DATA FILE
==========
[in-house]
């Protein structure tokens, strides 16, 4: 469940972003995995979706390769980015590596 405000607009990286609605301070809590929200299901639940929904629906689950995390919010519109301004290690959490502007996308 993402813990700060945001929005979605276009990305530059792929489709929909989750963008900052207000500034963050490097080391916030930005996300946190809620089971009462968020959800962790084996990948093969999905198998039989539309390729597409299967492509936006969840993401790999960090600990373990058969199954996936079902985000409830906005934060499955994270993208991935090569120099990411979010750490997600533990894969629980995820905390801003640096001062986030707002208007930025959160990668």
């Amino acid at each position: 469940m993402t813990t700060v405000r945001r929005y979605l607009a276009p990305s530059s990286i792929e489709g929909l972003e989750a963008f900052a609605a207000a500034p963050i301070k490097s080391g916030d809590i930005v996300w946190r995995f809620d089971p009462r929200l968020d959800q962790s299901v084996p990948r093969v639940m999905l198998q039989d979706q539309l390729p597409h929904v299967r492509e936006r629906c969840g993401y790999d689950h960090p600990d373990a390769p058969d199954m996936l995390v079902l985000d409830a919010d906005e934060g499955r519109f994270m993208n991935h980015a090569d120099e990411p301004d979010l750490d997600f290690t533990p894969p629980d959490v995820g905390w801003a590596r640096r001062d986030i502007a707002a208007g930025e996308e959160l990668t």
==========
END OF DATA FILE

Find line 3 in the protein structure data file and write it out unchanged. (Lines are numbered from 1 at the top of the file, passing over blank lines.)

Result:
């Amino acid at each position: 469940m993402t813990t700060v405000r945001r929005y979605l607009a276009p990305s530059s990286i792929e489709g929909l972003e989750a963008f900052a609605a207000a500034p963050i301070k490097s080391g916030d809590i930005v996300w946190r995995f809620d089971p009462r929200l968020d959800q962790s299901v084996p990948r093969v639940m999905l198998q039989d979706q539309l390729p597409h929904v299967r492509e936006r629906c969840g993401y790999d689950h960090p600990d373990a390769p058969d199954m996936l995390v079902l985000d409830a919010d906005e934060g499955r519109f994270m993208n991935h980015a090569d120099e990411p301004d979010l750490d997600f290690t533990p894969p629980d959490v995820g905390w801003a590596r640096r001062d986030i502007a707002a208007g930025e996308e959160l990668t």